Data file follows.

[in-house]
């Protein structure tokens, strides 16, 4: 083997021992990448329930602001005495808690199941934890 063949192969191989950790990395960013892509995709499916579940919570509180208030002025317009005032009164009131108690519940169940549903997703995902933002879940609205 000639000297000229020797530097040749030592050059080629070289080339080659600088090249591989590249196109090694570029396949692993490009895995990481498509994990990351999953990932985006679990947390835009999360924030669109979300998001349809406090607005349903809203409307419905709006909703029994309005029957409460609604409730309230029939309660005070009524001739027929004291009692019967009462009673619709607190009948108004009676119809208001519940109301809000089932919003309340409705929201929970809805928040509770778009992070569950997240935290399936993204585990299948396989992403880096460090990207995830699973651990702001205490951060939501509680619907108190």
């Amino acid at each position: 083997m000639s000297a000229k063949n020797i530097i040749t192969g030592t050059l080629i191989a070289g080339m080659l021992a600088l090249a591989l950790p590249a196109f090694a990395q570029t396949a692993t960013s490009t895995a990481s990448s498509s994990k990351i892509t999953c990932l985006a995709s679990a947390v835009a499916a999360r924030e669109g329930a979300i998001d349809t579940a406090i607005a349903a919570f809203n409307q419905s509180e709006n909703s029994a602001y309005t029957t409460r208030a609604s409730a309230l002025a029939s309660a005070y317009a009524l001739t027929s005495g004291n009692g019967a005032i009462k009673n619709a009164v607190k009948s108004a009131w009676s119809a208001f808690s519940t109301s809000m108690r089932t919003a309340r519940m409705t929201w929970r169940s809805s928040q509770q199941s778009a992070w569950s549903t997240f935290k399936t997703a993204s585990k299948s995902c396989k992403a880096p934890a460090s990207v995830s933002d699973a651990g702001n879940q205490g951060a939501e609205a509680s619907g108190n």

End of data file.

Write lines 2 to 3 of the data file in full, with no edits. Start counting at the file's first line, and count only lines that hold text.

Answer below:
């Protein structure tokens, strides 16, 4: 083997021992990448329930602001005495808690199941934890 063949192969191989950790990395960013892509995709499916579940919570509180208030002025317009005032009164009131108690519940169940549903997703995902933002879940609205 000639000297000229020797530097040749030592050059080629070289080339080659600088090249591989590249196109090694570029396949692993490009895995990481498509994990990351999953990932985006679990947390835009999360924030669109979300998001349809406090607005349903809203409307419905709006909703029994309005029957409460609604409730309230029939309660005070009524001739027929004291009692019967009462009673619709607190009948108004009676119809208001519940109301809000089932919003309340409705929201929970809805928040509770778009992070569950997240935290399936993204585990299948396989992403880096460090990207995830699973651990702001205490951060939501509680619907108190």
């Amino acid at each position: 083997m000639s000297a000229k063949n020797i530097i040749t192969g030592t050059l080629i191989a070289g080339m080659l021992a600088l090249a591989l950790p590249a196109f090694a990395q570029t396949a692993t960013s490009t895995a990481s990448s498509s994990k990351i892509t999953c990932l985006a995709s679990a947390v835009a499916a999360r924030e669109g329930a979300i998001d349809t579940a406090i607005a349903a919570f809203n409307q419905s509180e709006n909703s029994a602001y309005t029957t409460r208030a609604s409730a309230l002025a029939s309660a005070y317009a009524l001739t027929s005495g004291n009692g019967a005032i009462k009673n619709a009164v607190k009948s108004a009131w009676s119809a208001f808690s519940t109301s809000m108690r089932t919003a309340r519940m409705t929201w929970r169940s809805s928040q509770q199941s778009a992070w569950s549903t997240f935290k399936t997703a993204s585990k299948s995902c396989k992403a880096p934890a460090s990207v995830s933002d699973a651990g702001n879940q205490g951060a939501e609205a509680s619907g108190n």